This wonderful yellow diamond has an interesting history. It was discovered in The Crater of Diamonds State Park in Arkansas, US, which has a “finders’ keepers” policy. George Stepp found the diamond and sold it to Stan Kahn of Kahn Jewelers, who named the stone. Due to its beautiful triangular pillow shape and flawless condition, this diamond has remained uncut.

The diamond was mounted 18k yellow gold and platinum and famously worn by Hillary Clinton at her husband’s inaugurals.

Shopping Tips for Yellow Diamonds

Yellow Diamond with Diamond Halo Engagement Ring on Model Hand

Purchasing a diamond is never an easy task. We’ve compiled a mini guide for buying a yellow diamond.

Find a Trusted Seller

Customer in Estate Diamond Jewelry looking at Vintage Engagement Rings and Wedding Bands

The first action you need to take is to find a reputable, experienced seller that can offer valuable advice and help you with your decision. Buying from unreliable retailers often results in scams, and you don’t want to spend thousands of dollars on a diamond that isn’t what you wanted.

It’s best to read online reviews or consult with someone who’s recently purchased a similar diamond. That way, you’ll have peace of mind knowing you’re in safe hands.

Ask for Documentation

GIA D Color Diamond in UV Seal

Every genuine diamond will have the necessary certifications and documentation that proves its quality. This is something you need to see before purchasing a diamond. Don’t rush your decision. Instead, take time to review the documentation.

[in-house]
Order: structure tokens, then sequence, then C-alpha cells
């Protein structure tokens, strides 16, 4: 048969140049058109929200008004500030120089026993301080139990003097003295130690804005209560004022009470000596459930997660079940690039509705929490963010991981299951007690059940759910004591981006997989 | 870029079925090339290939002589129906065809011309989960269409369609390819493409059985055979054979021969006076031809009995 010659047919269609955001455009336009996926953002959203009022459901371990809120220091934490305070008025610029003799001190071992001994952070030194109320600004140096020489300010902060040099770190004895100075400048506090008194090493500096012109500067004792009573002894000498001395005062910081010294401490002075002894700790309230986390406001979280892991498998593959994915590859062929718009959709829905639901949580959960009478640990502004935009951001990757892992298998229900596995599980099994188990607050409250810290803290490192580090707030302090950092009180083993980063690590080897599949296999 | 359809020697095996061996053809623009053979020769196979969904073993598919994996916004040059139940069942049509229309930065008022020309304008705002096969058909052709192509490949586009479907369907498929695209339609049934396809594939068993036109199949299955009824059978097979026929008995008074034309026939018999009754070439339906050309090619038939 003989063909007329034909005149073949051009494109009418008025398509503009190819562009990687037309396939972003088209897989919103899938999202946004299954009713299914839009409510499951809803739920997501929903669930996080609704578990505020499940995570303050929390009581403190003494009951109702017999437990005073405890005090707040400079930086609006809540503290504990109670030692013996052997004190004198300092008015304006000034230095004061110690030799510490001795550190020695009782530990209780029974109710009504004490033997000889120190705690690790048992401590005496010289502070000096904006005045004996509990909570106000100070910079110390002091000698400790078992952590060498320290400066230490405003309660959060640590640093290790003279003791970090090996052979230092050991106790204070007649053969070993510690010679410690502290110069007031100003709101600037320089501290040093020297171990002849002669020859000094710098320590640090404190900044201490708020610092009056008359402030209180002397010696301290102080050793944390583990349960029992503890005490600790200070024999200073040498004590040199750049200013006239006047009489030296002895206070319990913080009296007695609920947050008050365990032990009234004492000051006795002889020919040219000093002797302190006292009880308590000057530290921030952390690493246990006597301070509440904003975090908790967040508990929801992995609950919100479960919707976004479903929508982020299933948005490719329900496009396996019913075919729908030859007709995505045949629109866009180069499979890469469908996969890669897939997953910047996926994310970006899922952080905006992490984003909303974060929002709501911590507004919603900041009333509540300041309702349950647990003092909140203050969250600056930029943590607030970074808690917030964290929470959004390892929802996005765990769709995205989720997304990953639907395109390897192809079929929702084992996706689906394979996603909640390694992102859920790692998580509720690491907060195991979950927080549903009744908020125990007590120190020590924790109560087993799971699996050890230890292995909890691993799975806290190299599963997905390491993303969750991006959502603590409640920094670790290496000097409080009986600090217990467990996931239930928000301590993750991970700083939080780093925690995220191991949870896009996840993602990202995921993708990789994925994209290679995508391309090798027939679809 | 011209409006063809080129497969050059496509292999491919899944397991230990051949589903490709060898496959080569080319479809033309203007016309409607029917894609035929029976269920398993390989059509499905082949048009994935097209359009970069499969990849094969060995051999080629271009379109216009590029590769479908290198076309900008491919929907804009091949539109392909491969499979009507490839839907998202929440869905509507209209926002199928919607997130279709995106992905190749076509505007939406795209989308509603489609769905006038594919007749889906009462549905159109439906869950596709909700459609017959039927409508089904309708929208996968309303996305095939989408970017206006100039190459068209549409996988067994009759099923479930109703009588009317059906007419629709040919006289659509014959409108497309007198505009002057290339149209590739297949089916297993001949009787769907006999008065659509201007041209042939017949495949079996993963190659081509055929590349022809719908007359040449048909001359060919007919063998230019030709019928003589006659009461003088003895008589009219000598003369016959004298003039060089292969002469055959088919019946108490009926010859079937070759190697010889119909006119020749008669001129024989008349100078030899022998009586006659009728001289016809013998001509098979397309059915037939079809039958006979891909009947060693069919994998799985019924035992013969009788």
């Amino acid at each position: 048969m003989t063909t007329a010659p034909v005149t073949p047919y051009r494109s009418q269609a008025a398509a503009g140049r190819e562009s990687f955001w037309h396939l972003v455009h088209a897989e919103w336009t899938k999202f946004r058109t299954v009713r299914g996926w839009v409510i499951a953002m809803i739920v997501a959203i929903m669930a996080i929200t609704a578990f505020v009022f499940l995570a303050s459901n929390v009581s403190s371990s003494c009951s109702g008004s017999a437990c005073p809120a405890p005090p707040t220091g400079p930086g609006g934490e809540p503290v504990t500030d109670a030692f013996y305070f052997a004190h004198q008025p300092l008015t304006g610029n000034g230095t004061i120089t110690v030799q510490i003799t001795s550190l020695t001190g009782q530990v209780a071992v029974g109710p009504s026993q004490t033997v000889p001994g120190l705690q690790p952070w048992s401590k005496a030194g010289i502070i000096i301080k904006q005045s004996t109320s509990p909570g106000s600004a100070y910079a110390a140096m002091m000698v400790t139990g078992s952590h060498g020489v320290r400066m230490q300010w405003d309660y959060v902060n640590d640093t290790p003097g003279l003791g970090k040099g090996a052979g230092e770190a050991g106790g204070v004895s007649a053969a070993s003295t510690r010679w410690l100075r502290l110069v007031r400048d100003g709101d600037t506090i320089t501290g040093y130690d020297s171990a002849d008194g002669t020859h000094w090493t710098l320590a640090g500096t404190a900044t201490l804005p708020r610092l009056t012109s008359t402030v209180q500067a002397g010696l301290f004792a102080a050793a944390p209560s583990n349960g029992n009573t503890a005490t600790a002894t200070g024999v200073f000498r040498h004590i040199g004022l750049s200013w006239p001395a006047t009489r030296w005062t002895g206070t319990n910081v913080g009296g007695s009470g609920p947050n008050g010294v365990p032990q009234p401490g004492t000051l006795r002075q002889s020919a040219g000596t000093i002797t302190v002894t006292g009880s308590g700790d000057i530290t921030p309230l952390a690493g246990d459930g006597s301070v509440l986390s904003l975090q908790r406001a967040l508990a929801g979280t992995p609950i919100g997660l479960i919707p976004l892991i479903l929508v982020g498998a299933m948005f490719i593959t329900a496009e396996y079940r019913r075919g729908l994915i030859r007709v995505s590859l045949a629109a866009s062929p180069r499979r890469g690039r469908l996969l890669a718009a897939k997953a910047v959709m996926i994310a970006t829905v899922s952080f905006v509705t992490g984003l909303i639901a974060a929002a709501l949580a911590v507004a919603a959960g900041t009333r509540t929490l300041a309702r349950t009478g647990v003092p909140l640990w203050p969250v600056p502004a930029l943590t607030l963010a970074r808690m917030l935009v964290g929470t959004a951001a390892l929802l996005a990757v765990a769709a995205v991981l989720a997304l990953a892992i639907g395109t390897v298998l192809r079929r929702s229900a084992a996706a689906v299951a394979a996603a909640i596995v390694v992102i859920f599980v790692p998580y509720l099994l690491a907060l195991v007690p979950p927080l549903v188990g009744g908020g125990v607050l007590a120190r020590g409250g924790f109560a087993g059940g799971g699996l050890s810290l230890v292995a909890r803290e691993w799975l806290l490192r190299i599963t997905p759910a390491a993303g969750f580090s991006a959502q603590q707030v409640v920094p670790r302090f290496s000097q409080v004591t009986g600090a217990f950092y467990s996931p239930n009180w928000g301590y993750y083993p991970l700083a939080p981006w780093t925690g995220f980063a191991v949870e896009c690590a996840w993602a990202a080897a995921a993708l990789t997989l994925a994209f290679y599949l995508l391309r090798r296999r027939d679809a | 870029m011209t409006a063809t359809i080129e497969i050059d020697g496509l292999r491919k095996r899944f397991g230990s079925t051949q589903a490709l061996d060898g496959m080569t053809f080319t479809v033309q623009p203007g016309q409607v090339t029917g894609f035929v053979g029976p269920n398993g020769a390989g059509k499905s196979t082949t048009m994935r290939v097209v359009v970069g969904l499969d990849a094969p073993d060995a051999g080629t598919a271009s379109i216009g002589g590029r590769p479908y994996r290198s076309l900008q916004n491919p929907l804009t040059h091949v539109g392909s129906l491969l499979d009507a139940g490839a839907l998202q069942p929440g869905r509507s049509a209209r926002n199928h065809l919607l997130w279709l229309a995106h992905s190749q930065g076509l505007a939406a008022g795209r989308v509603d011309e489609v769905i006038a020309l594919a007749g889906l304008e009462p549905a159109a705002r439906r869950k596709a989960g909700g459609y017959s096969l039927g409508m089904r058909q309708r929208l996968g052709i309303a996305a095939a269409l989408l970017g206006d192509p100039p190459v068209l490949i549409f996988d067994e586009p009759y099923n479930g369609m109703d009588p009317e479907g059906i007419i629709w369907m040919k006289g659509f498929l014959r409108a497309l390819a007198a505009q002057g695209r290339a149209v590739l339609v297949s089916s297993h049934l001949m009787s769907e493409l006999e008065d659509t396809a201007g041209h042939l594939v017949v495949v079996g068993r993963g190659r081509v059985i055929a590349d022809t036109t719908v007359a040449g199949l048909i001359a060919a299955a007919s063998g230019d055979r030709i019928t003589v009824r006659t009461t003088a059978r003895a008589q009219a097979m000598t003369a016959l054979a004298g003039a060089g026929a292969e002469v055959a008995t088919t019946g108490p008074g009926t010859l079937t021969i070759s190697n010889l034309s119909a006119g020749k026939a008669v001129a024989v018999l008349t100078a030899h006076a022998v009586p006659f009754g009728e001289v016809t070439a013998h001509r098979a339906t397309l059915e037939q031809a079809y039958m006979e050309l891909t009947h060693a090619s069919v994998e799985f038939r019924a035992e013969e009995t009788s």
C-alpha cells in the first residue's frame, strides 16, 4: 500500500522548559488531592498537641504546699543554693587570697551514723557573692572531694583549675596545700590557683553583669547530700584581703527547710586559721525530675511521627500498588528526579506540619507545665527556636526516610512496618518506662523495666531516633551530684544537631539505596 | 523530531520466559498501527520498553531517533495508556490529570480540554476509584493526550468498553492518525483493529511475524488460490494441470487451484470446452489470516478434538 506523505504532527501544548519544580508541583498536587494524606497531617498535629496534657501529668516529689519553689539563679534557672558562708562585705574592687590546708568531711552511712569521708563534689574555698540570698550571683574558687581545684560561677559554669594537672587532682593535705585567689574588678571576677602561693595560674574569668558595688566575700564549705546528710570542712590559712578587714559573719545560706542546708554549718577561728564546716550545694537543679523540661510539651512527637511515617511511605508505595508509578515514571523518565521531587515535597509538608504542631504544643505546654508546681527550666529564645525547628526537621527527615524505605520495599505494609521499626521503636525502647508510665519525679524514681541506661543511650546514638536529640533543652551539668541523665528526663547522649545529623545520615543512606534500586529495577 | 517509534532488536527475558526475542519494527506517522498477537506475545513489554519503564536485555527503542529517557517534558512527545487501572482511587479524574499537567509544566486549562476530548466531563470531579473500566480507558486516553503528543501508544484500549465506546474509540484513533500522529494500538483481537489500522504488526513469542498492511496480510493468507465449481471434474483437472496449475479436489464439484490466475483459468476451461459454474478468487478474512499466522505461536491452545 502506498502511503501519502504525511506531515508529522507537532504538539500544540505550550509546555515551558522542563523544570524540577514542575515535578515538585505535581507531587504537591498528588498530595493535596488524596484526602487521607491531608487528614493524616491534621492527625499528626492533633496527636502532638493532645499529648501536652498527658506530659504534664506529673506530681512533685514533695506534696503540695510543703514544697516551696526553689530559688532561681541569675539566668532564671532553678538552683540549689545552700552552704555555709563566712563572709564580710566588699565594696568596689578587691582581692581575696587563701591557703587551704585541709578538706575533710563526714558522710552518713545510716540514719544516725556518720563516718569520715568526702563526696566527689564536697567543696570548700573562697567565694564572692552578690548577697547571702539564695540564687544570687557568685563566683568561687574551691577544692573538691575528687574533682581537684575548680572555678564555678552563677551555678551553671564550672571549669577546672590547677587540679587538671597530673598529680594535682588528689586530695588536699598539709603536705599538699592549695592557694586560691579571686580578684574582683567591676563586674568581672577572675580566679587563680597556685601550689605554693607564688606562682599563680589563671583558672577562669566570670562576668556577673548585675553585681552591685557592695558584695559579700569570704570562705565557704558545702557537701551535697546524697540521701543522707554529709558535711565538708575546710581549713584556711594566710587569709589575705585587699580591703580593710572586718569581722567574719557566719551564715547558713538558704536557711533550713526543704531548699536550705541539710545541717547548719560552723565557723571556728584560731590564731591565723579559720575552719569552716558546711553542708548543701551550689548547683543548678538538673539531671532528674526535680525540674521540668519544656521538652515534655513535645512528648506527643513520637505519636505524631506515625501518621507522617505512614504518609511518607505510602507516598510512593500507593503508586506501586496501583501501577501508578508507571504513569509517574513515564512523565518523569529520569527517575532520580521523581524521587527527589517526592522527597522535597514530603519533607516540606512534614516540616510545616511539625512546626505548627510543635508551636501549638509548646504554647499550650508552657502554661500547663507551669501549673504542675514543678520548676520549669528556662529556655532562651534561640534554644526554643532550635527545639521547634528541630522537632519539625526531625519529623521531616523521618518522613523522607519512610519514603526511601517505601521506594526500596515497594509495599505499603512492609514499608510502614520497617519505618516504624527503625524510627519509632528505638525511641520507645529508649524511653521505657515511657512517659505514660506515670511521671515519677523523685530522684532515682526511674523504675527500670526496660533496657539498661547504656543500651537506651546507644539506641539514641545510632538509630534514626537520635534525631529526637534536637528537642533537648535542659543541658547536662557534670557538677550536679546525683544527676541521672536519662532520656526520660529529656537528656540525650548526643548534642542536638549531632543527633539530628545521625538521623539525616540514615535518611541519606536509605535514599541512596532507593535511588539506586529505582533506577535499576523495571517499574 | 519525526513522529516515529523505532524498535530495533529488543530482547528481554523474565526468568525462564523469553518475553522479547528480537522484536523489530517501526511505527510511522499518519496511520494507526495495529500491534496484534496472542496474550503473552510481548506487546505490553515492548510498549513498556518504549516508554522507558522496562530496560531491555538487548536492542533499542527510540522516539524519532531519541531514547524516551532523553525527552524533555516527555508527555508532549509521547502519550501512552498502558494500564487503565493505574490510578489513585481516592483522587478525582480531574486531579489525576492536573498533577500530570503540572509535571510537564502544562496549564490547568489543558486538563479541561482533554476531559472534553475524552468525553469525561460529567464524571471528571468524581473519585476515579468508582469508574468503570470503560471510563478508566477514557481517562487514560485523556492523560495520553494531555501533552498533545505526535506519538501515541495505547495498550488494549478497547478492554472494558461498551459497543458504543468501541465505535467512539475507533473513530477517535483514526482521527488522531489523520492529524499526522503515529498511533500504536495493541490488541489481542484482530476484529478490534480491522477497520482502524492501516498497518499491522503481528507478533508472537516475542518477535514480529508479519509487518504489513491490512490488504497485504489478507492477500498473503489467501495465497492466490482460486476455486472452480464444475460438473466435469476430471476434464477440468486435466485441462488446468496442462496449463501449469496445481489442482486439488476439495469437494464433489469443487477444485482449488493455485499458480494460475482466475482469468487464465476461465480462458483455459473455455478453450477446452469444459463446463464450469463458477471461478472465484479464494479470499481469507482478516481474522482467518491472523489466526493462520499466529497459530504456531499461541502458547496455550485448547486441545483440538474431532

The seller should be able to answer all your questions regarding the diamond. They usually know the diamond’s origin and history. If you’re interested in this part, feel free to ask.

Pay Attention to the Mounting

Vintage Ring without a center diamond

As mentioned, certain types of metal complement the diamond’s color. For example, yellow gold makes the diamond seem darker and richer in color. In contrast, white gold or platinum make the diamond appear lighter. If you’re purchasing an already mounted diamond, you need to be aware the color may look different because of its surrounding.

Insure Your Diamond

Signing contract for jewelry insurance

Regardless of how much you paid for your diamond, it may be a good idea to get it insured. You don’t want to spend tens or hundreds of thousands of dollars on a diamond and have no coverage in case of damage or theft.

Talk to a Diamond Expert

Benjamin Khordipour in Estate Diamond Jewelry Showroom

We hope you’ve enjoyed reading about yellow diamonds. If you’re interested in purchasing one, don’t hesitate to contact us. Our collection features numerous yellow diamonds in different shades and sizes.

If you have a specific idea in mind, you’ll be happy to know our jewelers can handcraft a ring using traditional methods. Schedule an appointment, and we’ll make your vision a reality.


About Benjamin Khordipour

Benjamin Khordipour is one of the jewelry researchers and gemologists at Estate Diamond Jewelry. He received his official gemological degrees from both the GIA and GUBELIN. He also regularly contributes to Business Insider, Forbes, Rapaport, CNBC, and Brides Magazine. Benjamin was born in New York and joined Estate Diamond Jewelry in 2014. He is passionate about vintage jewelry and diamonds. This blog was built on his strong belief that jewelers have a responsibility to properly educate their customers. In 2019, Benjamin co-authored the book The Engagement Ring Guide for Men. His favorite vintage jewelry era is the Art Deco Era and his favorite type of stone is the Kashmir Sapphire. He also collects rare antique pins.